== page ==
Boeing, which just won a $7.2 billion order from China for jetliners, isn't the only U.S. company whose exports to the world's most-populous...

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Boeing, which just won a $7.2 billion order from China for jetliners, isn’t the only U.S. company whose exports to the world’s most-populous nation are flying high.

In 2000, exports to China accounted for just 1 percent of sales at Santa Clara, Calif.-based Applied Materials, the world’s biggest maker of computer-chip equipment. By last year, says Executive Vice President David Wang, the figure zoomed to 12.5 percent — almost $1 billion.

At a time when the U.S. political focus is on imports from China and a record trade deficit, American companies are profiting from the other half of the equation: exports.

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“While the imports from China get most of the attention, there are enormous opportunities” for U.S. businesses, says William Primosch, director of international business policy at the National Association of Manufacturers (NAM).

U.S. companies sent an estimated $35 billion in goods and services to China in 2004, a record. The total is up 26 percent from the previous year and more than double the 2000 figure, according to Primosch’s Washington, D.C.-based trade group.

For Boeing, the agreement signed Friday by Chinese airlines to buy 60 787 aircraft — the biggest order for the new model formerly known as the 7E7 — comes after the company delivered 17 commercial aircraft to China in 2004, bringing the five-year total to 88.

“It’s an incredible market,” Larry Dickenson, senior vice president for commercial-airplane sales, said in an interview after signing the contract in Washington. “If you’re in international business, you’ve got to be there.”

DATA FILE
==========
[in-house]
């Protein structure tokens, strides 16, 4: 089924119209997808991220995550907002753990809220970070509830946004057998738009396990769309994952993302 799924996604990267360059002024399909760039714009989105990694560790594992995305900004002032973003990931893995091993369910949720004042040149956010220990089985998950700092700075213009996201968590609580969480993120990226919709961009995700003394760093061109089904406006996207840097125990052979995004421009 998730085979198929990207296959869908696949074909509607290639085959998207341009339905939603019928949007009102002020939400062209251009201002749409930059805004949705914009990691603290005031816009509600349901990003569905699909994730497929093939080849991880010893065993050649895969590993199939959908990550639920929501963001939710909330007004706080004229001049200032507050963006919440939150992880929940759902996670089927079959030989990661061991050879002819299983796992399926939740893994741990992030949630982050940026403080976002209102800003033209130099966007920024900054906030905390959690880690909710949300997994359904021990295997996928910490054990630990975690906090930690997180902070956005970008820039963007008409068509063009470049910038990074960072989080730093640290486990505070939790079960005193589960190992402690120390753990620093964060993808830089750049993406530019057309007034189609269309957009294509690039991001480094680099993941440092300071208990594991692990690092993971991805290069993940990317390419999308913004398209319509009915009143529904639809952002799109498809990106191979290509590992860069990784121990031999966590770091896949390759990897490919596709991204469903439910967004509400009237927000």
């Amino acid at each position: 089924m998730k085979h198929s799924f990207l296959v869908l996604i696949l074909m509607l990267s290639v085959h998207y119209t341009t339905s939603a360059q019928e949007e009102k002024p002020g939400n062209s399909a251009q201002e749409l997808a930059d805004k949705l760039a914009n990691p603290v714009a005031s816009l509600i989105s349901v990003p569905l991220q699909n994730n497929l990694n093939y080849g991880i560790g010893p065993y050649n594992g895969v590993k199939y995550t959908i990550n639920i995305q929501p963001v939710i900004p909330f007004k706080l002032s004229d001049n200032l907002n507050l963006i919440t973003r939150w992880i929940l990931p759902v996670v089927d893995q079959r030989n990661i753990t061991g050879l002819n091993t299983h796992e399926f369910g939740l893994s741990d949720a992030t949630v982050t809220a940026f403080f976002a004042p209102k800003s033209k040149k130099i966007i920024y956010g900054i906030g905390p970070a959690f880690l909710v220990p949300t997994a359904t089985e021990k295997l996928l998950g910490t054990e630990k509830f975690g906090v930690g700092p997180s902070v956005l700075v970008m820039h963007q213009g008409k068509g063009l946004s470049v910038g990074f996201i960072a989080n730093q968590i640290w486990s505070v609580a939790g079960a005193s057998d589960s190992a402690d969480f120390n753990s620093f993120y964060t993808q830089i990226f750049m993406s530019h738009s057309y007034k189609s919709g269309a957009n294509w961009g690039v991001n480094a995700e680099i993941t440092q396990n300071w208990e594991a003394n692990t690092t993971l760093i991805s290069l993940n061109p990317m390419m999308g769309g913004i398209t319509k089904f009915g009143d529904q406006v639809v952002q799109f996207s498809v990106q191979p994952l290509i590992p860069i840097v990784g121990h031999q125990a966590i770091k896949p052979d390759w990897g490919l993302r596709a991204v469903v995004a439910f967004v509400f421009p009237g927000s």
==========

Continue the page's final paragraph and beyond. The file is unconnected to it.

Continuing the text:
U.S. shipments to China probably rose to 4.2 percent of all exports last year, up from 2.2 percent in 2000, says Primosch. Increased sales to China contributed to a shift in momentum between 2003 and 2004, with overall U.S. exports showing faster acceleration than the larger import figures. According to Commerce Department figures, total exports rose 12.4 percent on average for last year’s first 11 months, almost three times as fast as in 2003. Imports rose 15.9 percent on average, less than twice the 2003 figure.

The release of final 2004 figures next month may make China the fourth-largest buyer of American goods after Canada, Mexico and Japan, Primosch says. At the current rate of growth, China could be closing in on Japan for third place by 2006, he predicted.

The growth of U.S. exports to China is overshadowed by the political debate about cheap imports, which labor groups say contributed to the loss of 2.6 million manufacturing jobs in the U.S. since March 2001. The U.S. probably imported a record $195 billion of goods and services from China during 2004, producing a bilateral trade deficit of about $160 billion, NAM estimates.

The Bush administration has made raising exports to China a priority, in part to ease the trade deficit. The administration is encouraging China to let its currency float against the dollar, making exports to China more competitive; leading trade missions; and trying to help manufacturers increase sales.

“We’re trying to go after the barriers they’re facing,” Al Frink, the administration’s newly appointed “manufacturing czar” at the Commerce Department, says in an interview. “Our manufacturers, especially our smaller ones, are fearful of getting into China because they are fearful of market access and intellectual-property protection.”

Applied Materials, for one, has seen improvement, Wang says. “Things that used to present problems are now routine,” he says. “There’s a regular procedure for getting import permits, and the customers have passed the learning curve.”